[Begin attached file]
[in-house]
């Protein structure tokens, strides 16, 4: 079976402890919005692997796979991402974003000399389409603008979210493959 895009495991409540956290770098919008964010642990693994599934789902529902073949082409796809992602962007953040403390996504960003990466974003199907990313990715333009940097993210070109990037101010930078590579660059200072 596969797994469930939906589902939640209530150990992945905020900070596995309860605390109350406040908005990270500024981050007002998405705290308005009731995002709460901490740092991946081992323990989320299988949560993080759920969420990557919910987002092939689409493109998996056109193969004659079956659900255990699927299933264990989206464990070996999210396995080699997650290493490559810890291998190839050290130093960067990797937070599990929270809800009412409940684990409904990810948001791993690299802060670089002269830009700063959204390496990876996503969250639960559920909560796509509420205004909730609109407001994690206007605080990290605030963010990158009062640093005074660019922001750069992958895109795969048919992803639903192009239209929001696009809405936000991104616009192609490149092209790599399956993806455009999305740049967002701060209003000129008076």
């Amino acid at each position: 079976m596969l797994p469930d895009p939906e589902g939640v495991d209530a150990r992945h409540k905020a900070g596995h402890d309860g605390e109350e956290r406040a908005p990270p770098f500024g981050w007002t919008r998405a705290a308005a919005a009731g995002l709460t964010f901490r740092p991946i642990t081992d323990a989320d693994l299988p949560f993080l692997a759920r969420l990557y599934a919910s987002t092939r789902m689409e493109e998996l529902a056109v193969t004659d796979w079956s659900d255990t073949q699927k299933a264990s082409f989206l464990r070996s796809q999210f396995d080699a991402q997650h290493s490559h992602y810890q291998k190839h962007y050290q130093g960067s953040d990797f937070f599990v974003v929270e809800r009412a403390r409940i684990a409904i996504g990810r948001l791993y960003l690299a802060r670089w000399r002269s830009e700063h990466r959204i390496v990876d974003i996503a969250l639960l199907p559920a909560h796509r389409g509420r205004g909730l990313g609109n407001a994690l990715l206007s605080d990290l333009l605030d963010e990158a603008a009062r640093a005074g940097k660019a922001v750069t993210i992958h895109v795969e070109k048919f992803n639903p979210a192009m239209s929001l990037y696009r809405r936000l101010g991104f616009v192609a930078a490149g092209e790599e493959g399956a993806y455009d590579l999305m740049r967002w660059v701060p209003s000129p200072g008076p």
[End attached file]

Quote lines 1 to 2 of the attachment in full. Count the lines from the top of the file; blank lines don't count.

[in-house]
């Protein structure tokens, strides 16, 4: 079976402890919005692997796979991402974003000399389409603008979210493959 895009495991409540956290770098919008964010642990693994599934789902529902073949082409796809992602962007953040403390996504960003990466974003199907990313990715333009940097993210070109990037101010930078590579660059200072 596969797994469930939906589902939640209530150990992945905020900070596995309860605390109350406040908005990270500024981050007002998405705290308005009731995002709460901490740092991946081992323990989320299988949560993080759920969420990557919910987002092939689409493109998996056109193969004659079956659900255990699927299933264990989206464990070996999210396995080699997650290493490559810890291998190839050290130093960067990797937070599990929270809800009412409940684990409904990810948001791993690299802060670089002269830009700063959204390496990876996503969250639960559920909560796509509420205004909730609109407001994690206007605080990290605030963010990158009062640093005074660019922001750069992958895109795969048919992803639903192009239209929001696009809405936000991104616009192609490149092209790599399956993806455009999305740049967002701060209003000129008076």